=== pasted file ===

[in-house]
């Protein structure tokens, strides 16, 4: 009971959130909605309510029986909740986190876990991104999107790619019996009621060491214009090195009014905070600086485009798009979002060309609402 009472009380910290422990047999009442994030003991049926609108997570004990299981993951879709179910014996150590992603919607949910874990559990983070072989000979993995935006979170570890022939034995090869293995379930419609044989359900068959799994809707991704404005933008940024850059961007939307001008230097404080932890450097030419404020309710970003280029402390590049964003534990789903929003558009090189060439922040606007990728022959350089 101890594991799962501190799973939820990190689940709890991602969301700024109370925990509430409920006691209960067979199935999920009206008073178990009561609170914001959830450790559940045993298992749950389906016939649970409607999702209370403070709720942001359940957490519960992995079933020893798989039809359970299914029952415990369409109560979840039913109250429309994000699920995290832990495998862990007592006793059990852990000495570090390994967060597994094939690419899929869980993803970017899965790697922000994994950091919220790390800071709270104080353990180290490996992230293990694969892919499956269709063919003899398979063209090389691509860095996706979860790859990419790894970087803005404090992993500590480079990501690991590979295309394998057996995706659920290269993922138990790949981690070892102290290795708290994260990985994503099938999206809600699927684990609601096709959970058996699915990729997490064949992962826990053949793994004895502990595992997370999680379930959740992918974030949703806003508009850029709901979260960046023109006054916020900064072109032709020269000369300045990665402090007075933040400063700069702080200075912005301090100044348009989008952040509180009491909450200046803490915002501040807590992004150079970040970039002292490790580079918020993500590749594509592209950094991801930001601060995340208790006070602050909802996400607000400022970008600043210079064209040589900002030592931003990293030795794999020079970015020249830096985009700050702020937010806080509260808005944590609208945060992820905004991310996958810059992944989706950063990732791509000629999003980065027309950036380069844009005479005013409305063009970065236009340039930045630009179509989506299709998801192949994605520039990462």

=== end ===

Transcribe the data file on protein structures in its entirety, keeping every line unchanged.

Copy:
[in-house]
């Protein structure tokens, strides 16, 4: 009971959130909605309510029986909740986190876990991104999107790619019996009621060491214009090195009014905070600086485009798009979002060309609402 009472009380910290422990047999009442994030003991049926609108997570004990299981993951879709179910014996150590992603919607949910874990559990983070072989000979993995935006979170570890022939034995090869293995379930419609044989359900068959799994809707991704404005933008940024850059961007939307001008230097404080932890450097030419404020309710970003280029402390590049964003534990789903929003558009090189060439922040606007990728022959350089 101890594991799962501190799973939820990190689940709890991602969301700024109370925990509430409920006691209960067979199935999920009206008073178990009561609170914001959830450790559940045993298992749950389906016939649970409607999702209370403070709720942001359940957490519960992995079933020893798989039809359970299914029952415990369409109560979840039913109250429309994000699920995290832990495998862990007592006793059990852990000495570090390994967060597994094939690419899929869980993803970017899965790697922000994994950091919220790390800071709270104080353990180290490996992230293990694969892919499956269709063919003899398979063209090389691509860095996706979860790859990419790894970087803005404090992993500590480079990501690991590979295309394998057996995706659920290269993922138990790949981690070892102290290795708290994260990985994503099938999206809600699927684990609601096709959970058996699915990729997490064949992962826990053949793994004895502990595992997370999680379930959740992918974030949703806003508009850029709901979260960046023109006054916020900064072109032709020269000369300045990665402090007075933040400063700069702080200075912005301090100044348009989008952040509180009491909450200046803490915002501040807590992004150079970040970039002292490790580079918020993500590749594509592209950094991801930001601060995340208790006070602050909802996400607000400022970008600043210079064209040589900002030592931003990293030795794999020079970015020249830096985009700050702020937010806080509260808005944590609208945060992820905004991310996958810059992944989706950063990732791509000629999003980065027309950036380069844009005479005013409305063009970065236009340039930045630009179509989506299709998801192949994605520039990462």